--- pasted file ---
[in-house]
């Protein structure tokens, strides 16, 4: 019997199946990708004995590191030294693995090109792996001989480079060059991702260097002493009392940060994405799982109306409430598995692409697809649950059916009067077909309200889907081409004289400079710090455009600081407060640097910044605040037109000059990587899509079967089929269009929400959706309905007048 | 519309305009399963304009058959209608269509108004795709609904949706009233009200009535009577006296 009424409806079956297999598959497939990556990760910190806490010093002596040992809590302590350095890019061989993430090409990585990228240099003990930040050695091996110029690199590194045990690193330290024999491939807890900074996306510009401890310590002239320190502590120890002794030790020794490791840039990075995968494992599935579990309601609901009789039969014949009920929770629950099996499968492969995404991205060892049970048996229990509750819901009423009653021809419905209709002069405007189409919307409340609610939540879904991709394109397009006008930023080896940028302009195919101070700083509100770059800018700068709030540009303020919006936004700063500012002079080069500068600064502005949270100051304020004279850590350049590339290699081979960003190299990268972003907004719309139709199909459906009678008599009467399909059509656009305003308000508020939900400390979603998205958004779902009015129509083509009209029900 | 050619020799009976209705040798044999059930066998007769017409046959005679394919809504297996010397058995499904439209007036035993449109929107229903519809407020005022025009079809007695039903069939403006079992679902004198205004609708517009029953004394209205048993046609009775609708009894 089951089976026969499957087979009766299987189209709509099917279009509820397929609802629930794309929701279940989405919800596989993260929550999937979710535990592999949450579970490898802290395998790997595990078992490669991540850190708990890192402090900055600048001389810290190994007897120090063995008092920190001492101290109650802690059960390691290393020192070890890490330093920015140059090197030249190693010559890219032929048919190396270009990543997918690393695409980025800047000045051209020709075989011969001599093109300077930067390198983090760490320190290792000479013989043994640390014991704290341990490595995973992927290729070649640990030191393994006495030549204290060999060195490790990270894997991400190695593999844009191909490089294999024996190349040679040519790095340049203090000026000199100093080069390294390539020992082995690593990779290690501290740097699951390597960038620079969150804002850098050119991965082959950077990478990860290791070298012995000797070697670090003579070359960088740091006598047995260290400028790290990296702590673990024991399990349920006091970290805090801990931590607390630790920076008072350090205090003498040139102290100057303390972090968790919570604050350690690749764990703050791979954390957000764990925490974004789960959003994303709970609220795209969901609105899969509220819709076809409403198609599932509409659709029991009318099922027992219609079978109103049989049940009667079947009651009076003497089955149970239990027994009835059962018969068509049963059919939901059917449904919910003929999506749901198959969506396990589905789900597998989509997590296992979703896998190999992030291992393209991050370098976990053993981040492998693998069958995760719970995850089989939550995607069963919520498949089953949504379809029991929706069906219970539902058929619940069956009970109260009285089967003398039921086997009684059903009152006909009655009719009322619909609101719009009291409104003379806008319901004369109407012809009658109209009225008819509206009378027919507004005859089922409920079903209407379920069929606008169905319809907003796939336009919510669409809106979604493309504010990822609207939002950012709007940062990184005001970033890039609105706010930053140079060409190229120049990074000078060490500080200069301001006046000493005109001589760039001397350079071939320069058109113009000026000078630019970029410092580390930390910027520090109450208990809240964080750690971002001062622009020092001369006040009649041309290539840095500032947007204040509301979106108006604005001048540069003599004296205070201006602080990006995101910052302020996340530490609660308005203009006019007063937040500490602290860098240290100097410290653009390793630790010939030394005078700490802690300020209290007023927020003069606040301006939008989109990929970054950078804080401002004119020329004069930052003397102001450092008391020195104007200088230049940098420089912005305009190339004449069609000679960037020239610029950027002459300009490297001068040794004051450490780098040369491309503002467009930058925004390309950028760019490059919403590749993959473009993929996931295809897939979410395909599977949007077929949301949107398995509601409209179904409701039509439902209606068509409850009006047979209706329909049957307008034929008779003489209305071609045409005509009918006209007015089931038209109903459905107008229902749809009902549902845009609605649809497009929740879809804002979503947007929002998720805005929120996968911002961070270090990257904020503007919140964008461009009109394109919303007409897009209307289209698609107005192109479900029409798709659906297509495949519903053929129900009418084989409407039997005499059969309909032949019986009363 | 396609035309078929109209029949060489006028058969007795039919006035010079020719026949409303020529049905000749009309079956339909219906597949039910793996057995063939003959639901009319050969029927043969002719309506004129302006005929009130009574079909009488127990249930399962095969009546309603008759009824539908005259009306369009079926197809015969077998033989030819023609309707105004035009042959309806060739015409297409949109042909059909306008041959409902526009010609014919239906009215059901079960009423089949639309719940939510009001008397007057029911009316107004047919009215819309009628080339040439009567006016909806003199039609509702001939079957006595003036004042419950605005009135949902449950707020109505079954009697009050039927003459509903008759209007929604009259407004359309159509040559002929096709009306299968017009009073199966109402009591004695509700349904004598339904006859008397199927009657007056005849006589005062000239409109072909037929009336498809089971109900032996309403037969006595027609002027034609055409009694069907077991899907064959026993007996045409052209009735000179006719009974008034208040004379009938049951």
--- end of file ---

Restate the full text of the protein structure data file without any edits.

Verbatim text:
[in-house]
């Protein structure tokens, strides 16, 4: 019997199946990708004995590191030294693995090109792996001989480079060059991702260097002493009392940060994405799982109306409430598995692409697809649950059916009067077909309200889907081409004289400079710090455009600081407060640097910044605040037109000059990587899509079967089929269009929400959706309905007048 | 519309305009399963304009058959209608269509108004795709609904949706009233009200009535009577006296 009424409806079956297999598959497939990556990760910190806490010093002596040992809590302590350095890019061989993430090409990585990228240099003990930040050695091996110029690199590194045990690193330290024999491939807890900074996306510009401890310590002239320190502590120890002794030790020794490791840039990075995968494992599935579990309601609901009789039969014949009920929770629950099996499968492969995404991205060892049970048996229990509750819901009423009653021809419905209709002069405007189409919307409340609610939540879904991709394109397009006008930023080896940028302009195919101070700083509100770059800018700068709030540009303020919006936004700063500012002079080069500068600064502005949270100051304020004279850590350049590339290699081979960003190299990268972003907004719309139709199909459906009678008599009467399909059509656009305003308000508020939900400390979603998205958004779902009015129509083509009209029900 | 050619020799009976209705040798044999059930066998007769017409046959005679394919809504297996010397058995499904439209007036035993449109929107229903519809407020005022025009079809007695039903069939403006079992679902004198205004609708517009029953004394209205048993046609009775609708009894 089951089976026969499957087979009766299987189209709509099917279009509820397929609802629930794309929701279940989405919800596989993260929550999937979710535990592999949450579970490898802290395998790997595990078992490669991540850190708990890192402090900055600048001389810290190994007897120090063995008092920190001492101290109650802690059960390691290393020192070890890490330093920015140059090197030249190693010559890219032929048919190396270009990543997918690393695409980025800047000045051209020709075989011969001599093109300077930067390198983090760490320190290792000479013989043994640390014991704290341990490595995973992927290729070649640990030191393994006495030549204290060999060195490790990270894997991400190695593999844009191909490089294999024996190349040679040519790095340049203090000026000199100093080069390294390539020992082995690593990779290690501290740097699951390597960038620079969150804002850098050119991965082959950077990478990860290791070298012995000797070697670090003579070359960088740091006598047995260290400028790290990296702590673990024991399990349920006091970290805090801990931590607390630790920076008072350090205090003498040139102290100057303390972090968790919570604050350690690749764990703050791979954390957000764990925490974004789960959003994303709970609220795209969901609105899969509220819709076809409403198609599932509409659709029991009318099922027992219609079978109103049989049940009667079947009651009076003497089955149970239990027994009835059962018969068509049963059919939901059917449904919910003929999506749901198959969506396990589905789900597998989509997590296992979703896998190999992030291992393209991050370098976990053993981040492998693998069958995760719970995850089989939550995607069963919520498949089953949504379809029991929706069906219970539902058929619940069956009970109260009285089967003398039921086997009684059903009152006909009655009719009322619909609101719009009291409104003379806008319901004369109407012809009658109209009225008819509206009378027919507004005859089922409920079903209407379920069929606008169905319809907003796939336009919510669409809106979604493309504010990822609207939002950012709007940062990184005001970033890039609105706010930053140079060409190229120049990074000078060490500080200069301001006046000493005109001589760039001397350079071939320069058109113009000026000078630019970029410092580390930390910027520090109450208990809240964080750690971002001062622009020092001369006040009649041309290539840095500032947007204040509301979106108006604005001048540069003599004296205070201006602080990006995101910052302020996340530490609660308005203009006019007063937040500490602290860098240290100097410290653009390793630790010939030394005078700490802690300020209290007023927020003069606040301006939008989109990929970054950078804080401002004119020329004069930052003397102001450092008391020195104007200088230049940098420089912005305009190339004449069609000679960037020239610029950027002459300009490297001068040794004051450490780098040369491309503002467009930058925004390309950028760019490059919403590749993959473009993929996931295809897939979410395909599977949007077929949301949107398995509601409209179904409701039509439902209606068509409850009006047979209706329909049957307008034929008779003489209305071609045409005509009918006209007015089931038209109903459905107008229902749809009902549902845009609605649809497009929740879809804002979503947007929002998720805005929120996968911002961070270090990257904020503007919140964008461009009109394109919303007409897009209307289209698609107005192109479900029409798709659906297509495949519903053929129900009418084989409407039997005499059969309909032949019986009363 | 396609035309078929109209029949060489006028058969007795039919006035010079020719026949409303020529049905000749009309079956339909219906597949039910793996057995063939003959639901009319050969029927043969002719309506004129302006005929009130009574079909009488127990249930399962095969009546309603008759009824539908005259009306369009079926197809015969077998033989030819023609309707105004035009042959309806060739015409297409949109042909059909306008041959409902526009010609014919239906009215059901079960009423089949639309719940939510009001008397007057029911009316107004047919009215819309009628080339040439009567006016909806003199039609509702001939079957006595003036004042419950605005009135949902449950707020109505079954009697009050039927003459509903008759209007929604009259407004359309159509040559002929096709009306299968017009009073199966109402009591004695509700349904004598339904006859008397199927009657007056005849006589005062000239409109072909037929009336498809089971109900032996309403037969006595027609002027034609055409009694069907077991899907064959026993007996045409052209009735000179006719009974008034208040004379009938049951």